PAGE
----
For Kensie, Karls said, the biggest area of growth will be international. He is planning to open Kensie shops in Sears Mexico and is looking to open shops in Chile, South Korea and Russia and will launch in Europe next year at the Bread & Butter trade show. Stateside, Karls said he plans to open three freestanding stores next year, but has just begun scouting locations.
While Kensie and Mac & Jac were two of the 14 brands Liz Claiborne put under review last year, William L. McComb, ceo of Claiborne, said in March that the company decided to keep the firms. In mid-August, McComb called the Kensie brand a “business that has its mojo,” and one that will continue to expand.
“This is really about the Kensie brand,” McComb told WWD. “The brand is profitable and growing and our accounts like it.”
From overseeing America’s fastest-growing speciality retailers to codifying cool, WWD talked to the women who are leading the way for the future of beauty. Check out our Instagram Stories to see how these women built today and are creating tomorrow. (📸: @hannah_khymych) #wwdbeauty
For @laperlalingerie's spring 2018 show, the brand chose to host their event at @thevenetianmacao. With Chinese megastars @bingbing_fan and @hubing in attendance, La Perla debuted a rock ‘n’ roll-inspired collection. The show marked the start of Sands Macao Fashion Week, which runs from October 19 to 24 — the city’s first such event. Pictured here are models backstage with glimmering eyes. #wwdfashion (📷: Cheuk-Yin To)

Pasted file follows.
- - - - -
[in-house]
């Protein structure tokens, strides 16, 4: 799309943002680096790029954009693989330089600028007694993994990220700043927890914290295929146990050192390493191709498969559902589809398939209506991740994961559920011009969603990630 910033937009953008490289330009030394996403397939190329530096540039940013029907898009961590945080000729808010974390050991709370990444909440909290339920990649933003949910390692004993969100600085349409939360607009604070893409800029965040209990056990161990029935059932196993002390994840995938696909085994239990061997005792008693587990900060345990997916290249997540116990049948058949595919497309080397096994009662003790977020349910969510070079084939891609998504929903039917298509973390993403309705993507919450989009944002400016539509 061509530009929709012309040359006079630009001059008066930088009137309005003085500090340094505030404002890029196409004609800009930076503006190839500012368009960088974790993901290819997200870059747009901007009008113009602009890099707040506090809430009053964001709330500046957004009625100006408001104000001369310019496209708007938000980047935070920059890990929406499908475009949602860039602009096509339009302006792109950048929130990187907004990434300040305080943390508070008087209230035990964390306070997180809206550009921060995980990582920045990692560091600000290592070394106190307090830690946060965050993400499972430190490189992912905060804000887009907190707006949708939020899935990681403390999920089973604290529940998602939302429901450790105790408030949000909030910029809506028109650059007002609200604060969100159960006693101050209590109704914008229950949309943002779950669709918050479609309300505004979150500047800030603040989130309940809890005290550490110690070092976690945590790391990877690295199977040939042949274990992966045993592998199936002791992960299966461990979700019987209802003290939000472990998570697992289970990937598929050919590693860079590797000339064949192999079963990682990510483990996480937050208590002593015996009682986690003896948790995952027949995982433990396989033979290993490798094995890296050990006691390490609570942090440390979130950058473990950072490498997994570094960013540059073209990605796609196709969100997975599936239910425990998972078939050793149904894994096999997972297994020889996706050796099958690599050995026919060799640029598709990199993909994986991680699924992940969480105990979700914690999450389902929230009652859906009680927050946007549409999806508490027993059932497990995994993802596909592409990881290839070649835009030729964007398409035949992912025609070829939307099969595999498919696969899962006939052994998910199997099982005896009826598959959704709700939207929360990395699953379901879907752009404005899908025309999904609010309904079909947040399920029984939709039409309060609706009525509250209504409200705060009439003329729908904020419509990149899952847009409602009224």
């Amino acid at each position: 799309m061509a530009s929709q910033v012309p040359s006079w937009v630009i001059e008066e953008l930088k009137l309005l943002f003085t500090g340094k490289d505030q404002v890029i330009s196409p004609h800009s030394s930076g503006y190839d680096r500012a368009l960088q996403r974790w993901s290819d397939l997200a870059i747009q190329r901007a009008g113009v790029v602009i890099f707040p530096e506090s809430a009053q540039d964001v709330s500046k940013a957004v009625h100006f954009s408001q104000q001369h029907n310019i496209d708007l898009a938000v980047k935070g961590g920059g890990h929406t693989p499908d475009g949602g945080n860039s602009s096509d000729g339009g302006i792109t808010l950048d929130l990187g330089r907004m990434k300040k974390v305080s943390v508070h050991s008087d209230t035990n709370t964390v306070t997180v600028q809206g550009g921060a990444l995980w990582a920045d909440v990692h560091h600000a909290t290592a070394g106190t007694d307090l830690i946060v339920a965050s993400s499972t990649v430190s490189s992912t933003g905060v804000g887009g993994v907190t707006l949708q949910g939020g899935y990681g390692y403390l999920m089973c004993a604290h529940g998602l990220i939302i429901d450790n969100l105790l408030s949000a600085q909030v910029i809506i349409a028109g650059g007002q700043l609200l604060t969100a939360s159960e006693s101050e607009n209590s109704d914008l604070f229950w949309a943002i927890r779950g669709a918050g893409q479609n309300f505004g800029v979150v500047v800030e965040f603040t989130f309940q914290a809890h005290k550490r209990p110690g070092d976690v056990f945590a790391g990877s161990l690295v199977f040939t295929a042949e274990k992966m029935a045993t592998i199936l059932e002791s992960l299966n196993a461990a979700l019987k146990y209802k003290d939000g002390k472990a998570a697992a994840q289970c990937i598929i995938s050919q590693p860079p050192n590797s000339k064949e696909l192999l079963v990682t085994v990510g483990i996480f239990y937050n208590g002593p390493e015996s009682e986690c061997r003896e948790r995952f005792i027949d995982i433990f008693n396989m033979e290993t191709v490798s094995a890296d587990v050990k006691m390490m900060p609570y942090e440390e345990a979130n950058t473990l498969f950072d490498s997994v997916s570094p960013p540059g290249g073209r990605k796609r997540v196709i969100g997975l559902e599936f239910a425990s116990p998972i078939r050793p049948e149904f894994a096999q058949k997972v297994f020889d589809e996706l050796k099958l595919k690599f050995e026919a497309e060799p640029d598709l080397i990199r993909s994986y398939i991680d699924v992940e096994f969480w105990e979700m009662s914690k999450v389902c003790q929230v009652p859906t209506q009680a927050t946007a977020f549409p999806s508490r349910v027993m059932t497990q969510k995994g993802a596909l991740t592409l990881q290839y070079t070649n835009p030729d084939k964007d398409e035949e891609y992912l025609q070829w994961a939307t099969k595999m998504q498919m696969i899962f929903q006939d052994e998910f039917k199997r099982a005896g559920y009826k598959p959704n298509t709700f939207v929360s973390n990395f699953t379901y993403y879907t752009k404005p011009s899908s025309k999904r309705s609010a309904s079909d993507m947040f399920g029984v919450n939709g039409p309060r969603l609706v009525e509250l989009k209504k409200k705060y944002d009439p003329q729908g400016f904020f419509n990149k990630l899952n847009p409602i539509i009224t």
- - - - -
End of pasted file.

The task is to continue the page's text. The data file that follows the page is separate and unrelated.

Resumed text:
Trending for spring 2018: top stitch design. Gone are the days of stitch just for seams — designers are using the once-minimal detail to create strong decorative elements. (📷: Paola Testa; Styled by @andrew_shang) #wwdfashion
@tradesy is turning the concept of a showroom upside down with its new space in Santa Monica. Here, the company plans to hold events, art exhibits and a showcase rare fashion pieces like this Louis Vuitton boxing set. Get all the details on Tradesy’s first showroom on WWD.com. #wwdnews
Spotted last night at the @erdem x @hm launch event: Kate Bosworth, Rashida Jones, Kirsten Dunst and Selma Blair. The party, which took place in LA, also marked the opening of their pop-up shop. “I was interested in creating a collection that wasn’t in any way disposable. It was about pieces you’d create and keep forever, things that have a permanence to it,” designer Erdem Moralioglu said. #wwdeye (📷: Katie Jones)
Renee Zellweger in yellow in 2001 and again in 2017. Chosen as one of the 12 @pantone Leading Spring Colors (and dubbed “Meadowlark”), it only makes sense that the bright hue stands the test of time and is making a resurgence this season, seen already on stars like @blakelively and @gigihadid. (📷: Donato Sardello & @rexfeatures) #wwdfashion #tbt
Dior’s 70th anniversary celebration continues with a new exhibition at the Royal Ontario Museum in Toronto. “Christian Dior,” which is scheduled to run through March 18, takes a look at the founders tenure from 1947 to 1057 and feature 40 designs. Pictured here is an evening gown from the Ailée, fall 1948-49 haute couture collection. #wwdfashion (📷: Brian Boyle)